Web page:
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Mailbag 4.24.06

Apr
24
2006

Editor’s Note:We get mail and now that we have the Spotlight here on the front page, we can share it with you in an easy-to-read format. Got something to say? Then make like Ken Farber – who gets his own Spotlight today – and send us a note! We’ll respond and we’ll print it.

Hi Chris,

Your writing on Progressive libertarians reads as though it is describing an emergent political class. You mention a number of characteristics of libertarians, but I haven’t been able to see where the “progressive” part comes in. Since the two terms are often portrayed as representing conflicting values, I would appreciate any clarification you can make of what progressive libertarians believe that is different from what classic libertarians and progressives believe.

Ken Farber

Silver Spring, Maryland

Ken,

You’re right, I am trying to describe an emergent political class when I write about Progressive libertarians. Lots of folks see a contradiction between the two movements so your note gives me a good chance to explain myself.

I’m not using “progressive” in the usual, modern sense where it has come – much to my annoyance – to be a euphemism for “liberal.” Rather, I’m talking about the late 19th and early 20th century Progressive movement.

Progressives, as historian Richard Hofstatder has pointed out, were good-hearted, well-intentioned and wanted nothing less than a total remaking of their society to create a more livable world. In the process they created what Democrats call Liberal values. They are responsible for, among other things, women’s suffrage, zoning and health codes, the 8-hour work day and the end of child labor. All of which were deemed necessary for the U.S. to move away from being an agrarian economy – which it was mostly until after the Civil War – to being an urban, manufacturing economy.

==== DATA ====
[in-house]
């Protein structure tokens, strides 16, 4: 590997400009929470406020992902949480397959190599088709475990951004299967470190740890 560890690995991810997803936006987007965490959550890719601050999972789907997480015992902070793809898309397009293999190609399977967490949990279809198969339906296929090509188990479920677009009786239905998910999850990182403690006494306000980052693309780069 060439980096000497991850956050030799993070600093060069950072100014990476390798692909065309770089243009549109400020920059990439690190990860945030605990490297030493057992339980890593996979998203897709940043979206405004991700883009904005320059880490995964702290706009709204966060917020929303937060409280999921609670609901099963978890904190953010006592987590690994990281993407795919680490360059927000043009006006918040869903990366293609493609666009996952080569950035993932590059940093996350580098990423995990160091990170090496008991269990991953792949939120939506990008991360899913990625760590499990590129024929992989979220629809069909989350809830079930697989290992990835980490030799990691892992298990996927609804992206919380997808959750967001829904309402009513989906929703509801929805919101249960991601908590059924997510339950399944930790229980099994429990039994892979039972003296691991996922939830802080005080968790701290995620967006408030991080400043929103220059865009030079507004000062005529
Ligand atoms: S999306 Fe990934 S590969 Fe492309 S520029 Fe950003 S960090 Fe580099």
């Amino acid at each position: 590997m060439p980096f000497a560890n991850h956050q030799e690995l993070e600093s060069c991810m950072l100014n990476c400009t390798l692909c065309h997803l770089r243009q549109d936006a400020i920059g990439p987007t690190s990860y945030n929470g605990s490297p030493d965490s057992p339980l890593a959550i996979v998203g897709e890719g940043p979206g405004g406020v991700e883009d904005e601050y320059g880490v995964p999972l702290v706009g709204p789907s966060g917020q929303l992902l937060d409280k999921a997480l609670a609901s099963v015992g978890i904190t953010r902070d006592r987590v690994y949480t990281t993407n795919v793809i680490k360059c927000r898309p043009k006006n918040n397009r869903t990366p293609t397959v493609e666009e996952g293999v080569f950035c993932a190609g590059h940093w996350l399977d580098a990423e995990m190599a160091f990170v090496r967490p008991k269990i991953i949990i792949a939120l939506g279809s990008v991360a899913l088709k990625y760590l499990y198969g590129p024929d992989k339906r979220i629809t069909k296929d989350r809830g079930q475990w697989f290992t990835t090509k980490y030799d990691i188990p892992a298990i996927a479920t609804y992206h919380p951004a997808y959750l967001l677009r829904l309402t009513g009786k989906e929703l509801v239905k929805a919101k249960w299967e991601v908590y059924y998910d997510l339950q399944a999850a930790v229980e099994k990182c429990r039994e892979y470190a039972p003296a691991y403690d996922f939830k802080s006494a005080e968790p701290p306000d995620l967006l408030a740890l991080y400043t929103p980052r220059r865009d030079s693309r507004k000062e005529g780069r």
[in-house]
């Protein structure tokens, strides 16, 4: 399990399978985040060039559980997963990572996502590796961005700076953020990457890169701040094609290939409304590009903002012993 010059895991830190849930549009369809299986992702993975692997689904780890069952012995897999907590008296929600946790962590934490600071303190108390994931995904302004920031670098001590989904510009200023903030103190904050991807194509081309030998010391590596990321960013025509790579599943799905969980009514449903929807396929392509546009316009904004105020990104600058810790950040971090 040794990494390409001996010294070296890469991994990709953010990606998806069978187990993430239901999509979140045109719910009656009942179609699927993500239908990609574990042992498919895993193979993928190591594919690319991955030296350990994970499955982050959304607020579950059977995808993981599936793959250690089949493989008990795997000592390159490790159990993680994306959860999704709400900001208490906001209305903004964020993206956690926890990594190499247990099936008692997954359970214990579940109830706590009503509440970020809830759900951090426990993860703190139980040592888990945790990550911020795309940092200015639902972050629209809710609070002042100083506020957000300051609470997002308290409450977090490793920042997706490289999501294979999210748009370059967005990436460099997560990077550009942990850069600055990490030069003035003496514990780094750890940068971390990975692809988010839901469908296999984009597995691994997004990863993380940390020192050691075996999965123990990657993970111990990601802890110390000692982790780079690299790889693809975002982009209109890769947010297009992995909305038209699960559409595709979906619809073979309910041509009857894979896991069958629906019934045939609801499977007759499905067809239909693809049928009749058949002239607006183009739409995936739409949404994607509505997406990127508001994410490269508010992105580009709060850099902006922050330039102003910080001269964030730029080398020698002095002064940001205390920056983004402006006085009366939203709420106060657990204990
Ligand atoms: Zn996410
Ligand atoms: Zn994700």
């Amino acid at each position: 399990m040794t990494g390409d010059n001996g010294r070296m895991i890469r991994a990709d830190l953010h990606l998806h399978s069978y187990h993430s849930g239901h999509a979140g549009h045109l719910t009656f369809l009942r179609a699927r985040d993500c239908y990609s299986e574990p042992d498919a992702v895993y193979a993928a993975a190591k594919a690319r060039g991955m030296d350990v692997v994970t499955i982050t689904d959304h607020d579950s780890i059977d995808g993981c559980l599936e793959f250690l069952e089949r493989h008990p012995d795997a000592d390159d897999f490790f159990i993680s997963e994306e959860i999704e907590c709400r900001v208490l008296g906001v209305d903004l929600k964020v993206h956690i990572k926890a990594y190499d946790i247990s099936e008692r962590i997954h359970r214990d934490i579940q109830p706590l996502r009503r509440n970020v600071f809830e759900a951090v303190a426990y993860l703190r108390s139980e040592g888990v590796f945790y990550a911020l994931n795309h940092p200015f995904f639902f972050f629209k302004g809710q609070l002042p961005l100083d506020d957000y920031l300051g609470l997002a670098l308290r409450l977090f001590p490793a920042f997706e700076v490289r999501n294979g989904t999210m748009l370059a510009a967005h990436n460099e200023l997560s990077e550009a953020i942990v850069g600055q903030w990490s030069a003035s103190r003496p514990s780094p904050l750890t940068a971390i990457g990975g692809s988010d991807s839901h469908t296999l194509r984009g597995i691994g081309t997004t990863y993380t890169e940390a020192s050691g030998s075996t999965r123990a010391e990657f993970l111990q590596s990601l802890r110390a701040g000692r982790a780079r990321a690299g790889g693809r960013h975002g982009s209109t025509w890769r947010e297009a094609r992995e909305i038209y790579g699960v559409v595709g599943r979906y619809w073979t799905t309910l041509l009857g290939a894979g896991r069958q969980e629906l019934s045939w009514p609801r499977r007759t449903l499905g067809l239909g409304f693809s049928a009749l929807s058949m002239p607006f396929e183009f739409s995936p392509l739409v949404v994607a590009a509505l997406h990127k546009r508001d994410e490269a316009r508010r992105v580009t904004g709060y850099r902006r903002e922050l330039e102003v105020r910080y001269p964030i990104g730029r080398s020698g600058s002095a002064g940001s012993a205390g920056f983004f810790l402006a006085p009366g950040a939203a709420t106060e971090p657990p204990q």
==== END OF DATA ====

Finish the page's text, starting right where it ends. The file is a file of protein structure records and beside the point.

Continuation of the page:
We’re now in the midst of another transition. And we have a group of people – mostly in the tech business and related fields – who want to remake our society to make more in keeping with how they believe things should operate. This movement is made up of people who call themselves “progressive” – they are pro-choice, they are not racists, they are in favor of gay marriage and almost all are registered Democrats – but only Liberal to a point, usually the point where they have to fund social programs or answer tricky questions about affirmative action or the earned income tax credit.

Progressive libertarians’ reform urges (better schools, weaker unions, government-supported stem cell research, free trade) are somewhat narrowly focused and almost all – the best example of this is California’s Prop 71 the stem cell research measure – have some sort of monetary pay-back for the folks who support the ‘good’ work. It’s a contradiction for Liberals, of course, but for the Progressive libertarian, it’s an efficient way of getting things done.

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